Pointer arithmetic can be safe

Advocates of memory-safe languages sometimes contrast them with C by saying that they don't have pointers, or (when someone points out how impractical they'd be if that were really true) that they don't have pointer arithmetic. This is supposed to make them safer. Because pointer arithmetic is unsafe, right?

Not necessarily. Pointer arithmetic in C happens to be unsafe, but this is not a problem with pointer arithmetic, only with C — or rather with its conventional implementation technique. C pointers are usually implemented as raw addresses, and pointer arithmetic as simple arithmetic on those addresses. The C standard, however, doesn't require this. It only requires pointer arithmetic (and comparisons) on pointers to the elements of an array (or one past the end), and it does not specify the behavior of pointer dereferences that don't point into the array. It doesn't require bounds checking, but it doesn't prohibit it either. So it's possible to make a conforming C implementation with bounds-checking on all pointer operations.

This has been done. Zeta-C (source here) was a C compiler for Lisp machines, which don't support unsafe array access at all. Scott Burson, the author, explains how it handled this:

All pointers were represented as pairs of an array and an index

Pointer arithmetic operated on the index, leaving the array intact. Pointer dereferences used the index with the ordinary, safe array operations, so all pointer dereferences were bounds-checked. Since Zeta-C also fixed C's other memory-safety problems (free did nothing, uninitialized variables were not garbage, and casts could not forge pointers), it was a memory-safe C compiler. This was part of its attraction — people didn't use it because they wanted to run C programs on Lisp machines, but because they wanted to debug their C programs in a safe implementation with the Lisp machine's excellent tools.

C programmers are well aware that memory unsafety is their biggest problem, and many other tools have been written to deal with it, but few of them recreate this feature. The technique is known to implementors (often by the name “fat pointers”) and is available as a patch for GCC. But it's not considered a standard part of the C debugging toolkit, even though it's easier to implement, and has a smaller performance cost, than commonly used tools like valgrind. I don't understand why. Wouldn't it be nice if your C compiler had a --safe mode which eliminated most memory safety bugs?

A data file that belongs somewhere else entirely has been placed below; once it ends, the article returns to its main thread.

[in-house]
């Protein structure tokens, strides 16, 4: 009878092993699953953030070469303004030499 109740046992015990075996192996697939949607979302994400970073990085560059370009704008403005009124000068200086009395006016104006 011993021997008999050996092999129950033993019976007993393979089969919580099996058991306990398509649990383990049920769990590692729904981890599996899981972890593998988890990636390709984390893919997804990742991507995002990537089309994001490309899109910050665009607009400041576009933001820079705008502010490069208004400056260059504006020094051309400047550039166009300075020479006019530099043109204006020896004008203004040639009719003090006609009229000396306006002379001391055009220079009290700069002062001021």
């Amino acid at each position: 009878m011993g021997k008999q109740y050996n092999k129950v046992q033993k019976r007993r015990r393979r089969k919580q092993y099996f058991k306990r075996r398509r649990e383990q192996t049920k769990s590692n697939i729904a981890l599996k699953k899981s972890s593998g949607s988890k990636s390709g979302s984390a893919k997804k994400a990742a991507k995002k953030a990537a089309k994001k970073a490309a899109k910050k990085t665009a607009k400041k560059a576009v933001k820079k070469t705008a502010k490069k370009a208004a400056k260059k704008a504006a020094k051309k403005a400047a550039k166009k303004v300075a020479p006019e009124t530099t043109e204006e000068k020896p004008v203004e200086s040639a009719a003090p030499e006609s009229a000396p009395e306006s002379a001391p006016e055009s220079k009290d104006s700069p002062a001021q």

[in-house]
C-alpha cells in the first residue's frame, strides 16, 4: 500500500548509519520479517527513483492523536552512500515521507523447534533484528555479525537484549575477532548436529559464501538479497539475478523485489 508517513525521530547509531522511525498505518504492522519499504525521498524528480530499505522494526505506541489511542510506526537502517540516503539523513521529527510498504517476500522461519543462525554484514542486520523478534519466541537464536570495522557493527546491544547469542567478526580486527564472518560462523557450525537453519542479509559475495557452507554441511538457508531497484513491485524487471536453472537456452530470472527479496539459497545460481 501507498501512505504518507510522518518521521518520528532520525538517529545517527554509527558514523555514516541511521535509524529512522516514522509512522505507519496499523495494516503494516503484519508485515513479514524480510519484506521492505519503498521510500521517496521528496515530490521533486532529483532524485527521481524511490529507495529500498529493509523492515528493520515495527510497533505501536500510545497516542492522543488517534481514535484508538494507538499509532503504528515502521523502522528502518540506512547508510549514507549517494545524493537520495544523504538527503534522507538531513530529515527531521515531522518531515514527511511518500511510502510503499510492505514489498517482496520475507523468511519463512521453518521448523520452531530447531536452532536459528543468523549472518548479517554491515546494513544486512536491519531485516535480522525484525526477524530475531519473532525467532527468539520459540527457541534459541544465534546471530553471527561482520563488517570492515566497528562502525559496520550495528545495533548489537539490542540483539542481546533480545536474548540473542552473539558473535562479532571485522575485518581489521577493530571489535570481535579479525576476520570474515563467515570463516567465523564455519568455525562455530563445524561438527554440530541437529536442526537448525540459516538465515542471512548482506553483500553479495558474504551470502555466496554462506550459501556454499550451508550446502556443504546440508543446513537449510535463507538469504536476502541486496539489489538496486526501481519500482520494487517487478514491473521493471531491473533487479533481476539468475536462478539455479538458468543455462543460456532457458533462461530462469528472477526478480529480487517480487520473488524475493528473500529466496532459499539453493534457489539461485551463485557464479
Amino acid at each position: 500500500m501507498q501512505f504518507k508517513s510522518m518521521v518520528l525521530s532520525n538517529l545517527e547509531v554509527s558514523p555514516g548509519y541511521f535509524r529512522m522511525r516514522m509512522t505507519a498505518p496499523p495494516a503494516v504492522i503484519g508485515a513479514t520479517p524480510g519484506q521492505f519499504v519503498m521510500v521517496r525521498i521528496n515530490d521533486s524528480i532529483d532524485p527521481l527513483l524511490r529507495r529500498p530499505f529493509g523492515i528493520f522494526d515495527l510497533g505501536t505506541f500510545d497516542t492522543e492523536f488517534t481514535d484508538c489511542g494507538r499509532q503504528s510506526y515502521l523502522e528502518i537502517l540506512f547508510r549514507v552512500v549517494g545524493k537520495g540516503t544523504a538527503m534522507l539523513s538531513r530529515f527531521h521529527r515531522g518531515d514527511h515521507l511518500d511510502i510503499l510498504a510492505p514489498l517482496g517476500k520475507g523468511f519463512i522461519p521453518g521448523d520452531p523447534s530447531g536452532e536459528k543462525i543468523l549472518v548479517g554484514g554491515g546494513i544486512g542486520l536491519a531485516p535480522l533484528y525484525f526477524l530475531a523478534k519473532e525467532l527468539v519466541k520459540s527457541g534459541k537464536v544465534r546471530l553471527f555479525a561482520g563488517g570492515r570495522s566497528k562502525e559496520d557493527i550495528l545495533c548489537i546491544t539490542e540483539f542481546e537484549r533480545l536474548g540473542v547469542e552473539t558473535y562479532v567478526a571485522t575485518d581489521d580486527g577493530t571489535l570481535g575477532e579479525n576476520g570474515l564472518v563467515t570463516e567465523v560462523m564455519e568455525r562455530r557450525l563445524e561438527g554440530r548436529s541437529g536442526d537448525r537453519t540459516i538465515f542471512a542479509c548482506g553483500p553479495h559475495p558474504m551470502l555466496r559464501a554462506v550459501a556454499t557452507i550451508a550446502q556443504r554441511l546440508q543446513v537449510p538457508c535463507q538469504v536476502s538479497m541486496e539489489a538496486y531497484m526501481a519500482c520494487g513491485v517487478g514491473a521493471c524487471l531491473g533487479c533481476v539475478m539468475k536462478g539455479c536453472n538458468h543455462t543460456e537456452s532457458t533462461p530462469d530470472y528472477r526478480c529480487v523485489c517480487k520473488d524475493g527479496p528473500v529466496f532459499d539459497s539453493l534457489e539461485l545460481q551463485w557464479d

Update December 2013: The big problem with fat pointers is that they're incompatible with ABIs that use raw pointers, and virtually all interesting C programs make system or library calls through such an ABI. So a practical implementation of fat pointers needs to support raw pointers too, which adds complexity and greatly reduces the benefit.

Scott also tells a cute story about portability:

If you looked real closely, there were lots of little corners of C semantics where ZETA-C was not correct. In practice, however, one very rarely tripped over any of these.

For instance, I used Lisp integers for C int and long. This meant bignums would be created automatically, as usual in Lisp. Technically this is not a correct C implementation (even though I don't think the standard specifically says that the length of int and long shall be finite, one can take this as implied) but it very rarely ran into trouble. The only such case I remember, which was rather amusing, was a program that did something like

  int i;
  for (i = 1; i; i <<= 1) ...

(shifting a 1 bit left repeatedly, expecting it to fall off the left end of the word).

Who expects their C programs to run on a machine with infinite word size?


I laughed when I first saw the arglist for R6RS's error:

(error who msg irritant1 ...)

There are irritants in the Scheme oyster, and error pearls them away for later reference. Cute!

“Irritant” is not a new term; it's existed in Scheme culture for a long time. The earliest reference I can find is in a Maclisp Scheme info file last modified in 1985, and it has turned up occasionally on the rrrs-authors mailing list. I haven't found it in any non-Scheme manuals (yet). Is it a Scheme-only term? Does anyone know where it originated?

For a while, the cuteness blinded me to a possible confusion: “irritants” suggests that the arguments should be the cause of the error — that they should be in some sense wrong or invalid. But they're only informative, and are often innocent indicators, not the causes of the irritation.

A format string and arguments is probably better, because it makes clearer messages. Or simply a string, in a language with string interpolation. Even though this doesn't call for a cute name.

Weak symbol tables in Common Lisp?

Christophe Rhodes asks, about Common Lisp:

something that has been suggested a few times is that packages should intern their symbols in a hash table which is weak: dear cleverweb, is there any way in which this can be detected? Think like pfdietz

Disappearing symbols can be detected by find-symbol...

CL-USER> 'foo
CL-USER> (setf * nil) ;get rid of the REPL's reference
CL-USER> (gc :full t)
CL-USER> (find-symbol "FOO")

...or by counting the symbols in a package (which might plausibly happen as part of a show-all-packages feature)...

CL-USER> 'foo
CL-USER> (loop for s being the symbols of "CL-USER" count t)
CL-USER> (progn (setf ** nil) (gc :full t))
CL-USER> (loop for s being the symbols of "CL-USER" count t)

...or by the apparent change in the home package of a symbol when a shadowing symbol disappears:

CL-USER> (defpackage "EXPORTER" (:export "FOO"))
CL-USER> (defpackage "IMPORTER")
CL-USER> (intern "FOO" "IMPORTER")
CL-USER> (use-package "EXPORTER" "IMPORTER")
CL-USER> (intern "FOO" "IMPORTER")
CL-USER> (progn (setf * nil) (gc :full t))
CL-USER> (intern "FOO" "IMPORTER")

I don't think any of these are really problems. It's already dangerous to attach any meaning to whether a symbol exists, since it might be unpredictably created by read. Unpredictable disappearances aren't any more confusing.